But What About the Song?

So, Clyde and his orchestra recorded “Tear It Down” in 1933, but the song seems to have originated at least four years earlier downriver from McCoy’s old Portsmouth, Ohio, home.

Now our story needs to jump to the red light district of Cincinnati where a pair of young brothers named Bob and Walter Coleman were fixtures in the dives on George Street.

With Bob on guitar and Walter on harmonica, the two often teamed up with a Paducah, Ky., multiple instrumentalist named Sam Jones (often called “Stovepipe #1”).

In May 1928, Bob Coleman, under the name "Kid Cole," traveled with Jones to Chicago to record four sides for Vocalion Records. When he returned to Chicago in January 1929, Coleman brought with him both Jones and his brother, Walter, to record four more sides for Paramount, two credited to “The Cincinnati Jug Band” and the remainder to Bob Coleman alone.

It was in that session that Coleman recorded what seems to have been his own composition, “Tear It Down.” That side — along with the group’s "Newport Blues," "George Street Stomp" and "Cincinnati Underworld"— are among the rarest of all jug band recordings and these days remain prized among collectors.

Following Coleman’s 1929 release, “Tear It Down” became one of the favorite tunes for jug bands. Jack Kelly and the Memphis Jug Band did it in 1930, as did Whistler’s Jug Band (though they called it “Foldin’ Bed”).

Meanwhile, Sam Jones moved to Atlanta, taking the tune with him. When he teamed with guitarist David Crockett, he recorded it for Okeh Records as King David’s Jug Band.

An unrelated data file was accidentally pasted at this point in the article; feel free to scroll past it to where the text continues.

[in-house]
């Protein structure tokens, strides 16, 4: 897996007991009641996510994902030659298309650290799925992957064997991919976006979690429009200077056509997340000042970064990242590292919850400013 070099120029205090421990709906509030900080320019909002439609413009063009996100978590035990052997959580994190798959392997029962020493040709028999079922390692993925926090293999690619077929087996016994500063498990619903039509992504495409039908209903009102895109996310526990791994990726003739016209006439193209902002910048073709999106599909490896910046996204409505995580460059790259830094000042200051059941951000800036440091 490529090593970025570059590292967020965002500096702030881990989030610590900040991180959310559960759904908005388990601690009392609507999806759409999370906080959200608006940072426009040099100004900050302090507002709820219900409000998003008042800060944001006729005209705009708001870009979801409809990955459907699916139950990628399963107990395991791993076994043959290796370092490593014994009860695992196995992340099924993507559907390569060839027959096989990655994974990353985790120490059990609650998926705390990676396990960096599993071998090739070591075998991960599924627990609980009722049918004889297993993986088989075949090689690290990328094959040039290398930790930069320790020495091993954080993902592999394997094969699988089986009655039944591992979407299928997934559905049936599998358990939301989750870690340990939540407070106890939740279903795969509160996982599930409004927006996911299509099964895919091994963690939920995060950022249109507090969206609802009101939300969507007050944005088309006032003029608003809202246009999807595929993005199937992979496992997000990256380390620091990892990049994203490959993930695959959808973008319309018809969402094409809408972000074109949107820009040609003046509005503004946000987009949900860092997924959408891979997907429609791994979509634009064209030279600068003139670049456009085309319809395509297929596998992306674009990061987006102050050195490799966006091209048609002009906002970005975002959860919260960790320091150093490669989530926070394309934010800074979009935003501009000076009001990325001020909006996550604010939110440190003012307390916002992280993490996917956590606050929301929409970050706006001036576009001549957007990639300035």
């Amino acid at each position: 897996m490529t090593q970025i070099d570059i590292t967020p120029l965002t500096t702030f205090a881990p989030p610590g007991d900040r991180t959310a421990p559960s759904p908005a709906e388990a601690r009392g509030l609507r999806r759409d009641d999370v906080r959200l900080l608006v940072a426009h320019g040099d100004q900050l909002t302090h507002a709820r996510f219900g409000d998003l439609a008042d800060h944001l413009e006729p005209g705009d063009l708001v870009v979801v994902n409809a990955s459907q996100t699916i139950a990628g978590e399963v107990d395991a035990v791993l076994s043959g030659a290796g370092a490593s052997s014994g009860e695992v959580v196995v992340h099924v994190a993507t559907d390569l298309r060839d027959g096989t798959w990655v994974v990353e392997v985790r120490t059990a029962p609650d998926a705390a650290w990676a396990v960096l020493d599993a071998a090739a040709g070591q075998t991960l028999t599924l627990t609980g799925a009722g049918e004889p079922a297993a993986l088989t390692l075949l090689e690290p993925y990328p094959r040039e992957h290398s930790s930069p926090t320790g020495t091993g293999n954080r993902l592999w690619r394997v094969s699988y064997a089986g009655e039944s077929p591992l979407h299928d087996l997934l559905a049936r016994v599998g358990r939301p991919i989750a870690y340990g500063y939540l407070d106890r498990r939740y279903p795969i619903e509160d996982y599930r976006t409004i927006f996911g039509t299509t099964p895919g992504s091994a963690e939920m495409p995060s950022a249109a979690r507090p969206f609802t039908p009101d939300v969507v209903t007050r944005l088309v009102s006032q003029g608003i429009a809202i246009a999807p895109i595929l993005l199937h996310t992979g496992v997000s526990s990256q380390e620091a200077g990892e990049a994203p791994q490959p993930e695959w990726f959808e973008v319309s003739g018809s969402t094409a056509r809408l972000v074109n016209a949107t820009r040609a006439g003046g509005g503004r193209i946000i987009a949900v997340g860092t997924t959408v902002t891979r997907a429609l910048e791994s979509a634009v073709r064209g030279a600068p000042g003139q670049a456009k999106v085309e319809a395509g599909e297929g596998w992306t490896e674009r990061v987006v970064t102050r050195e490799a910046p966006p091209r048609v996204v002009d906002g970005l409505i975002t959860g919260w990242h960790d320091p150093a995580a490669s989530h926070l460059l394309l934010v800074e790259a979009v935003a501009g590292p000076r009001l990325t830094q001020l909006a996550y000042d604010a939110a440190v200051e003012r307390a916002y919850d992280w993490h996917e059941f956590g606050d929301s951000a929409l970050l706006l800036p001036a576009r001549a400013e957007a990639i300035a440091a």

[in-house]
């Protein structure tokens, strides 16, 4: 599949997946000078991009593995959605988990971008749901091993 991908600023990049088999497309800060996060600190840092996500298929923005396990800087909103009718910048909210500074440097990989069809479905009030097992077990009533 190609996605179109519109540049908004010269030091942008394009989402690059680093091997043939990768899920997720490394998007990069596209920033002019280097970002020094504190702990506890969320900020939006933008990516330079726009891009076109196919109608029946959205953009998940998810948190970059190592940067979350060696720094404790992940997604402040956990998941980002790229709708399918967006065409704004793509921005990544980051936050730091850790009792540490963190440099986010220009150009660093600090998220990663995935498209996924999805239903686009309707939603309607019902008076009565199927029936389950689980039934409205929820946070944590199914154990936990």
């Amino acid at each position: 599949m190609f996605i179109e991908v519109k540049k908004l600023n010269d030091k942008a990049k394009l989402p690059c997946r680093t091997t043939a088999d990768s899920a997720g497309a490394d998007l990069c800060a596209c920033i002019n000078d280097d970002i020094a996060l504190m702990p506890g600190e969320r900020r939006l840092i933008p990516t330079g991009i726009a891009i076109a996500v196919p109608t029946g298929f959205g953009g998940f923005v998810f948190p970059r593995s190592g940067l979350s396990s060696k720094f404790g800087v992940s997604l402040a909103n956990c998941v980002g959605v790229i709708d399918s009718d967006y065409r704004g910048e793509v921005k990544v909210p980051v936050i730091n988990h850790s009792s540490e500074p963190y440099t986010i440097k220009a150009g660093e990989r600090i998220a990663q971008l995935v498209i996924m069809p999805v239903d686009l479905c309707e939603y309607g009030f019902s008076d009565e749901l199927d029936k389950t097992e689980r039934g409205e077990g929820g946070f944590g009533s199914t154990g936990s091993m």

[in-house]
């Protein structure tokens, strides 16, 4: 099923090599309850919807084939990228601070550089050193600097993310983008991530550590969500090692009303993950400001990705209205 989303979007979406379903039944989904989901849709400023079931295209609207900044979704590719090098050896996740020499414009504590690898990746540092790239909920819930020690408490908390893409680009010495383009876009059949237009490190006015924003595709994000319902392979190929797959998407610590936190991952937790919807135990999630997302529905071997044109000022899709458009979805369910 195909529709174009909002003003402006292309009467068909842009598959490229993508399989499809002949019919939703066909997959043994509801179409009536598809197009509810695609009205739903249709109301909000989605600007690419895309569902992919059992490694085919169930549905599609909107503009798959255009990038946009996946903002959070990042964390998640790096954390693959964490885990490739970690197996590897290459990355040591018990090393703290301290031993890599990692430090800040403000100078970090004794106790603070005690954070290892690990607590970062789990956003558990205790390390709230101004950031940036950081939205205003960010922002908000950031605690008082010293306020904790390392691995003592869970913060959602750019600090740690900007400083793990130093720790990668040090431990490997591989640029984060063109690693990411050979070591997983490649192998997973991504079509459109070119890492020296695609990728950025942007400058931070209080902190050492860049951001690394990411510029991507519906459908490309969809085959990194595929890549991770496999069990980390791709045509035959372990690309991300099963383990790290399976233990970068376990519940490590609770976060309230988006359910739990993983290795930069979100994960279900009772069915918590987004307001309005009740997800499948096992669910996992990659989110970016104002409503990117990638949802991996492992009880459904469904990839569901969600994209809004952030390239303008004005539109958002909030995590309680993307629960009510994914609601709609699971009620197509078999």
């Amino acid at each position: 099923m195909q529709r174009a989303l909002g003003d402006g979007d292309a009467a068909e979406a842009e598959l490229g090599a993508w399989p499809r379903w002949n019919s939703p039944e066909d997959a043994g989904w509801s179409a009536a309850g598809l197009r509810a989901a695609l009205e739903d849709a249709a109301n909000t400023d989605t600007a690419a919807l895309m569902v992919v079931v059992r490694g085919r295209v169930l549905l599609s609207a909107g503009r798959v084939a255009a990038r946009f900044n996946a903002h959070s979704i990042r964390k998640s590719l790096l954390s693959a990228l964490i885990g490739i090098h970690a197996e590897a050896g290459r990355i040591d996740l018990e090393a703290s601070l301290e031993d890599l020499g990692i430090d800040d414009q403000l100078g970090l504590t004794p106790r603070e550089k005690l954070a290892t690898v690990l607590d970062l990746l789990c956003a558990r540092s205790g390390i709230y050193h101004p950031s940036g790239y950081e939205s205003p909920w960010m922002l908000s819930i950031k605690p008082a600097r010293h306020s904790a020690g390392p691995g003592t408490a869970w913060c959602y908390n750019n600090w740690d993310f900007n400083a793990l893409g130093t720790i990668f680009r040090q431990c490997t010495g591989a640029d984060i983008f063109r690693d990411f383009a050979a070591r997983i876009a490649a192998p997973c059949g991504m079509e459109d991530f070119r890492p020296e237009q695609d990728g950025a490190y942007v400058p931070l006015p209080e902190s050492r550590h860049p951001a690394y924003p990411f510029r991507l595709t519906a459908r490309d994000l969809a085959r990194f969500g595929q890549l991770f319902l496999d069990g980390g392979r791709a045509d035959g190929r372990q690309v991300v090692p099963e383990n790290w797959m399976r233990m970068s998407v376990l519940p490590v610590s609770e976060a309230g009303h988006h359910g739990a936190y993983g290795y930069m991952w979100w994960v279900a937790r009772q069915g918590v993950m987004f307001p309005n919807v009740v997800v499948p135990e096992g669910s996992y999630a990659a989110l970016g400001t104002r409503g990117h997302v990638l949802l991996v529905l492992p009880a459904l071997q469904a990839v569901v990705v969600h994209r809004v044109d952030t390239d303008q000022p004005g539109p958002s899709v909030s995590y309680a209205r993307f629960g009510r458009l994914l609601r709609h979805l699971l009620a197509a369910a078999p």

And today the song still has game. Back in January 2001, for instance, when the guys of Old Crow Medicine Show made their four-minute debut on the Grand Ole Opry at the Ryman Auditorium, they played "Tear It Down" and received a rare first-time-out standing ovation and a call for an encore.

Our Take on the Tune

Jack Nuckols, an old high school buddy of Charlie Bowen’s, has played lots of instruments — fiddle, guitar, dulcimer, Autoharp — and as a percussionist he used to jam with The Flood back in the Bowen Bash days.

Last week when Jack dropped in to visit with the band, we immediately drew him into the circle. First, we passed him the house bongos to play, but then when a jug band tune came around, we put spoons in his hands.

Jack was rocking it hard, we were digging on those rhythmic riffs and, just as we were fixing to turn it over to him for a solo, darned if those spoons didn’t break in his hands. Now, Jack was apologetic, but — as you’ll hear — we all thought it was a hoot! What better way to end a song called, “Tear It Down”?

The 1937 Flood Watch
The 1937 Flood Watch Podcast
Each week The 1937 Flood, West Virginia's most eclectic string band, offers a free tune from a recent rehearsal, show or jam session. Music styles range from blues and jazz to folk, hokum, ballad and old-time. All the podcasts, dating back to 2008, are archived on our website; you and use the archive for free at: